The swing era was the period of time (1933–1947) when big band swing music was the most popular music in the United States. Though this was its most popular period, the music had actually been around since the late 1920s and early 1930s, being played by black bands led by such artists as Duke Ellington, Jimmie Lunceford, Bennie Moten, Cab Calloway, Earl Hines, and Fletcher Henderson, and white bands from the 1920s led by the likes of Jean Goldkette, Russ Morgan and Isham Jones. An early milestone in the era was from “the King of Swing” Benny Goodman's performance at the Palomar Ballroom in Los Angeles on August 21, 1935, bringing the music to the rest of the country. The 1930s also became the era of other great soloists: the tenor saxists Coleman Hawkins, Chu Berry and Lester Young; the alto saxists Benny Carter and Johnny Hodges; the drummers Chick Webb, Gene Krupa, Cozy Cole and Sid Catlett; the pianists Fats Waller and Teddy Wilson; the trumpeters Roy Eldridge, Bunny Berigan, and Rex Stewart.
Russell Procope, was an American clarinetist and alto saxophonist who was a member of the Duke Ellington orchestra.
The Institute of Jazz Studies (IJS) is the largest and most comprehensive library and archives of jazz and jazz-related materials in the world. It is located on the fourth floor of the John Cotton Dana Library at Rutgers University-Newark in Newark, New Jersey. The archival collection contains more than 100,000 sound recordings on CDs, LPs, EPs, 78- and 75-rpm disks, and 6,000 books. It also houses over 30 instruments used by famous jazz musicians.
"Sing, Sing, Sing " is a 1936 song, with music and lyrics by Louis Prima, who first recorded it with the New Orleans Gang. Brunswick Records released it on February 28, 1936 on the 78 rpm record format, with "It's Been So Long" as the B-side. The song is strongly identified with the big band and swing eras. Several have performed the piece as an instrumental, including Fletcher Henderson and, most famously, Benny Goodman.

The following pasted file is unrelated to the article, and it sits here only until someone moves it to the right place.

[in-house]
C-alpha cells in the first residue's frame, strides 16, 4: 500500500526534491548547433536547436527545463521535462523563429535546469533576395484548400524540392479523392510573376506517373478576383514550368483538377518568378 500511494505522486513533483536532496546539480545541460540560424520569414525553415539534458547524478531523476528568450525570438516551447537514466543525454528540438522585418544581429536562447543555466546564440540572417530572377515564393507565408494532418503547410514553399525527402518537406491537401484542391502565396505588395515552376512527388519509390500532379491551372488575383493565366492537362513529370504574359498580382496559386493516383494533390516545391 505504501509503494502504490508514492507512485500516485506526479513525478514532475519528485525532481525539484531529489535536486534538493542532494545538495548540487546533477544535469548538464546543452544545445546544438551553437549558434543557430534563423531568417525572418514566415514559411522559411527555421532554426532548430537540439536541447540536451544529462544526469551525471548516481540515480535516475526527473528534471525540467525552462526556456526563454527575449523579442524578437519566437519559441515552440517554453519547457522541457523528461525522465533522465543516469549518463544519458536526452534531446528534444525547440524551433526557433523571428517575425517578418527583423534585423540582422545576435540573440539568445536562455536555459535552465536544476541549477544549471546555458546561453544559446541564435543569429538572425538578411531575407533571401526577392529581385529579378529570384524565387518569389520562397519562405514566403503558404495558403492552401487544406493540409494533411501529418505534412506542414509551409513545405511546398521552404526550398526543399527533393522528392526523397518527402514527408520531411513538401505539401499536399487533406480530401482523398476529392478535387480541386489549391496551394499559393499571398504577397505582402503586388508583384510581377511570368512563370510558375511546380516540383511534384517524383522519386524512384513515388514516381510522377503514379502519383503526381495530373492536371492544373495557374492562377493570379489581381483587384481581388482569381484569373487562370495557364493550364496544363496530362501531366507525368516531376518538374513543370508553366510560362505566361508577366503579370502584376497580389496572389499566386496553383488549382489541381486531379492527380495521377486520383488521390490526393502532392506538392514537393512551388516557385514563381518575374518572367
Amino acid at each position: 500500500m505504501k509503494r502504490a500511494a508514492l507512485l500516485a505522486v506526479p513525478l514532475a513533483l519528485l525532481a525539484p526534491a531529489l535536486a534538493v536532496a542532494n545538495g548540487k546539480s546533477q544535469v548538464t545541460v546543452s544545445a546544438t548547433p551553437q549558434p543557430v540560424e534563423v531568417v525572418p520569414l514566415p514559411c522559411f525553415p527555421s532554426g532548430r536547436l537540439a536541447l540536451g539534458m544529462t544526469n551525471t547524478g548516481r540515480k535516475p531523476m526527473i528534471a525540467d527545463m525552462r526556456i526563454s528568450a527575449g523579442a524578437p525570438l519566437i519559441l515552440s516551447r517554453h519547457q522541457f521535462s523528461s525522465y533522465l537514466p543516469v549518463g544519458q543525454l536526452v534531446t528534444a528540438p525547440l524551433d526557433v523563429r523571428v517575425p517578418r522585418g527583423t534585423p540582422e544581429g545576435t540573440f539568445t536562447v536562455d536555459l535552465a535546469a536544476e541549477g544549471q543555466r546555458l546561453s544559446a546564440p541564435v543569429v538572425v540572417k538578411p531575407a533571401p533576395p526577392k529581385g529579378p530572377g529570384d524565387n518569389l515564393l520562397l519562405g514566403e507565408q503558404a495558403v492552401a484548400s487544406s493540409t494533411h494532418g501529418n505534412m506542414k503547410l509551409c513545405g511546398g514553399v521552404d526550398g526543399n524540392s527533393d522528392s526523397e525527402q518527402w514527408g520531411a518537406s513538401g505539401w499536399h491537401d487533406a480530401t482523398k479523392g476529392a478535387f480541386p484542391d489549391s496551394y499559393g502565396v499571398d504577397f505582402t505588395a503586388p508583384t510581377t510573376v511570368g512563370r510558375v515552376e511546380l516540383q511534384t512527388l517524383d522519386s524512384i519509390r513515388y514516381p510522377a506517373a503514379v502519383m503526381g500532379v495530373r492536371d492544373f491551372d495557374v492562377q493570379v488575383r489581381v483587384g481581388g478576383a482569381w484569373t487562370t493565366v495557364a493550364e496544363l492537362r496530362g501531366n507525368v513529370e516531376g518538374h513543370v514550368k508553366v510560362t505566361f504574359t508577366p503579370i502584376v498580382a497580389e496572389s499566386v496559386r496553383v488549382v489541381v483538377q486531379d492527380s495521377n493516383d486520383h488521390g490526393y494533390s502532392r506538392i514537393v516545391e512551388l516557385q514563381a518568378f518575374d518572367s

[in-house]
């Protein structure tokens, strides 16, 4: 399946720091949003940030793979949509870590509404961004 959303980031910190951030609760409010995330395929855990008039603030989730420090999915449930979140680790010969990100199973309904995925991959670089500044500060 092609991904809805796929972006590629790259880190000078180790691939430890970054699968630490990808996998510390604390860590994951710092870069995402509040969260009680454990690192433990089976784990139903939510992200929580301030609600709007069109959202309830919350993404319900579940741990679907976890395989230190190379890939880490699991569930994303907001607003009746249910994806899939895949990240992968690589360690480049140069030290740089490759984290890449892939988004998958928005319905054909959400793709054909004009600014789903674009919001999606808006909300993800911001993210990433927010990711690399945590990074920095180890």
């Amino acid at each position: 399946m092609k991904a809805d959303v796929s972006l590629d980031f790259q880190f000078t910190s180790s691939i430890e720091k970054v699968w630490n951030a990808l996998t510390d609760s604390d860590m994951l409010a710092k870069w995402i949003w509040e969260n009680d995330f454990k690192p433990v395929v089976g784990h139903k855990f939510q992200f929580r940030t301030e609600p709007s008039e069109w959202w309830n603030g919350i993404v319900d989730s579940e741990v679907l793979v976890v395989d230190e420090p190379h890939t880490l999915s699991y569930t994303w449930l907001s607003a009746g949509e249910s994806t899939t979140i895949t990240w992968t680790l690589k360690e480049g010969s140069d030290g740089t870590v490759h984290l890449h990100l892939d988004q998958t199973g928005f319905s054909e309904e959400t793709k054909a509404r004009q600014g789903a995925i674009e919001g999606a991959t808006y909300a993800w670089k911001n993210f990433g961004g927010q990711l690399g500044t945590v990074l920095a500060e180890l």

Gerald Stanley Wilson was an American jazz trumpeter, big band bandleader, composer/arranger, and educator. Born in Mississippi, he was based in Los Angeles from the early 1940s. In addition to being a band leader, Wilson wrote arrangements for Duke Ellington, Sarah Vaughan, Ray Charles, Julie London, Dizzy Gillespie, Ella Fitzgerald, Benny Carter, Lionel Hampton, Billie Holiday, Dinah Washington, and Nancy Wilson.
Benny Morton, born in New York City, was a jazz trombonist most associated with the swing genre. He was praised by fellow trombonist Bill Watrous among others. One of his first jobs was working with Clarence Holiday, and he appeared with Clarence's daughter Billie Holiday towards the end of her life on The Sound of Jazz. Morton was a member of pianist Teddy Wilson's Sextet throughout the early 1940s. In the 1960s he was part of the Jazz Giants band: "Wild" Bill Davison (cornet), Herb Hall, Claude Hopkins (piano), Arvell Shaw (bass) and Buzzy Drootin (drums). They toured the U.S. and frequently in Canada where they did some recording for Sackville Records. Towards the end of the 60's he played with an offshoot of the Jazz Giants under the leadership of Buzzy Drootin, called Buzzy's Jazz Family, including Herb Hall, with Herman Autrey replacing Davison, Buzzy's nephew Sonny Drootin replacing Hopkins, and Eddie Gibbs replacing Shaw. That stated he is probably best known for his work with Count Basie and Fletcher Henderson.